A recent issue with importing a repository (discussed elsewhere) boiled down to Phabricator failing to import artificial commits with 64-bit timestamps, corresponding to an authorship date in 40,000 AD. The script generating these commits was likely writing milliseconds-since-epoch instead of seconds-since-epoch into the date fields.
These timestamps do not fit into a Phabricator "epoch" column (currently uint32) and MySQL fails when inserting them with a "value out of range" error:
(AphrontQueryException) #1264: Out of range value for column 'epoch' at row 1
Specifically, the %ct for these commits was approximately 1000x larger than the current timestamp:
$ git log --format='%H %ct' xxxxxxxxxxxxxxxxxxxxxxxxxxxxxxxxxxxxxxxx 1470000000000 # Current Epoch Timestamp: 1470000000
git itself parses and display these commits, but with a date in 40,000 AD, interpreting the timestamp as seconds-since-epoch.
One way we could probably fix this is by changing epoch to uint64 internally. This is a small change in a technical sense, but might have far-reaching implications, and not a change we otherwise need to make until approximately 90 years from now (circa 2106 AD).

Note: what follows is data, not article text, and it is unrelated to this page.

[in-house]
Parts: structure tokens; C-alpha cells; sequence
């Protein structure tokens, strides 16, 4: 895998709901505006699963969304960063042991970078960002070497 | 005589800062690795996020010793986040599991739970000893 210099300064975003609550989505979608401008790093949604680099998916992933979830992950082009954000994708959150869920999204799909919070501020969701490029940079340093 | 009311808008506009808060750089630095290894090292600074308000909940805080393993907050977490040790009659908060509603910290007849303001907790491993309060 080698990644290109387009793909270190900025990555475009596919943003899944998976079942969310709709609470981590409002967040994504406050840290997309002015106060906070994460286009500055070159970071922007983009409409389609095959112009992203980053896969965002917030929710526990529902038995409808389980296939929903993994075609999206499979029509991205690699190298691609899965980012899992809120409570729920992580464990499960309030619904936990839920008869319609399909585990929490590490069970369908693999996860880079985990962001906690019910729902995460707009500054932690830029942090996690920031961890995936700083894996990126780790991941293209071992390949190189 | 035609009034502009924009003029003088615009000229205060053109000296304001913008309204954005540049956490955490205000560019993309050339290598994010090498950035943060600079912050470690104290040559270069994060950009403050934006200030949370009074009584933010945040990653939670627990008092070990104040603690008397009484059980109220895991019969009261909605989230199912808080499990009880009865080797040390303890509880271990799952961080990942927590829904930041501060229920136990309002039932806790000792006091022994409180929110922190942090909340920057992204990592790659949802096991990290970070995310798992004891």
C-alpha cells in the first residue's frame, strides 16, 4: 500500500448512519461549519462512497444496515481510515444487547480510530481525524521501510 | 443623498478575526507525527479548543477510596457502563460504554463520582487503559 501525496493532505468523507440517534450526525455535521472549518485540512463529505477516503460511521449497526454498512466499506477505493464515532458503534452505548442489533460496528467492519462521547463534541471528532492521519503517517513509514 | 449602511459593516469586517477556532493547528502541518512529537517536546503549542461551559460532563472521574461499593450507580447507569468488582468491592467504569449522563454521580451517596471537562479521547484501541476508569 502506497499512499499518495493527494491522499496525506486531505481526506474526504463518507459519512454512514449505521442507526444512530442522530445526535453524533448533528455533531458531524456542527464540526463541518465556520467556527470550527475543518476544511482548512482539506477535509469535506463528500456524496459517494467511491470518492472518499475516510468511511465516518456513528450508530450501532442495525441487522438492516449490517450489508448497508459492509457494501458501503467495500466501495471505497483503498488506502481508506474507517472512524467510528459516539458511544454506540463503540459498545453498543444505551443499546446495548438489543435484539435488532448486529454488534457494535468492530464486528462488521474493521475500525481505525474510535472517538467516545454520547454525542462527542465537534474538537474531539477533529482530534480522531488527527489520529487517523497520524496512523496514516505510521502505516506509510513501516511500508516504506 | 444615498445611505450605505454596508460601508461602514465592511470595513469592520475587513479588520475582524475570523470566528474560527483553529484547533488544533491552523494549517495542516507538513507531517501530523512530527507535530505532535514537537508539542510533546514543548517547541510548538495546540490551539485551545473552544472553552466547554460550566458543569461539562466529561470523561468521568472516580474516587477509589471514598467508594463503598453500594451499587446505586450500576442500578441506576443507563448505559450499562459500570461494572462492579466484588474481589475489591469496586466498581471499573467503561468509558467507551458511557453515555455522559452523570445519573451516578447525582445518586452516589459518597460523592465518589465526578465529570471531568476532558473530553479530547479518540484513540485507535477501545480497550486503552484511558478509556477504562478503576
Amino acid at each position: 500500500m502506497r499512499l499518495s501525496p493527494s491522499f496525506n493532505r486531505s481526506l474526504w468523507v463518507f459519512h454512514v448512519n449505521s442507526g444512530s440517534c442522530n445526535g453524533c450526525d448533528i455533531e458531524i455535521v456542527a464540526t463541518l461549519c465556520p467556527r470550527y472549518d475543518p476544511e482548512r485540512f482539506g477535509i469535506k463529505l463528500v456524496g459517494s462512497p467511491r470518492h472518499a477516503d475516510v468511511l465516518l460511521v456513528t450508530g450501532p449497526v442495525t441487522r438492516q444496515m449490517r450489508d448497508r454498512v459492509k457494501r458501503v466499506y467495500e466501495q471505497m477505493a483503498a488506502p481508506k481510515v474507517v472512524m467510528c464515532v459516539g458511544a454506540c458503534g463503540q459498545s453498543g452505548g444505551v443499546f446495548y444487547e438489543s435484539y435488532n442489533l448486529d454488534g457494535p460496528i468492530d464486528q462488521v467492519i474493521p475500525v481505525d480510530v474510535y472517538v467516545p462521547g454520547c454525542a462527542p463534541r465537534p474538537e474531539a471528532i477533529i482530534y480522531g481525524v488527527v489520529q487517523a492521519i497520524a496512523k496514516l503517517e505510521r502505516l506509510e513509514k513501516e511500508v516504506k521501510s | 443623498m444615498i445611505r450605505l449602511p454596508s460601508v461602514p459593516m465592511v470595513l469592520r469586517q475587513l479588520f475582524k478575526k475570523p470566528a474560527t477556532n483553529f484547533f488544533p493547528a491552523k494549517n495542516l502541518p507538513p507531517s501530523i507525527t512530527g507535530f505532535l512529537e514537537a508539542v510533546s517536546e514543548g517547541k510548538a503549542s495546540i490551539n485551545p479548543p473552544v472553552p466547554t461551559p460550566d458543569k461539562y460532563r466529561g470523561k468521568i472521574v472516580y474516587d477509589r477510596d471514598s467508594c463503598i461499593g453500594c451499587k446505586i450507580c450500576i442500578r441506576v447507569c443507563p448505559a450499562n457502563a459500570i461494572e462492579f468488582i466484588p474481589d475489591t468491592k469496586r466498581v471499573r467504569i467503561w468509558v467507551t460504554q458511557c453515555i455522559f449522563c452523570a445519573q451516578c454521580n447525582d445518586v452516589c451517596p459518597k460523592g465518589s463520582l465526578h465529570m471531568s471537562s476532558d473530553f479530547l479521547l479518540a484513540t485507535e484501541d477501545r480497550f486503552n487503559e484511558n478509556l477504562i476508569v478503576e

These timestamps are also incorrect (the commits were not committed in 40,000 AD in any sense, even a mythological or narrative sense, and the values are purely mistaken) and appear to be impossible to create with user-level git commands. In particular, using --date to set a commit date does not appear to allow you to choose a date beyond 2099 AD.
We can alternatively clamp these dates into the uint32 range, e.g. by replacing them with the current timestamp. This is similar to the behavior of git commit --date, which replaces dates beyond 2100 AD with the current date.
At least for now, I am inclined to clamp the dates. It would be relatively easy to unclamp them later if/when we do move to 64-bit epoch timestamps.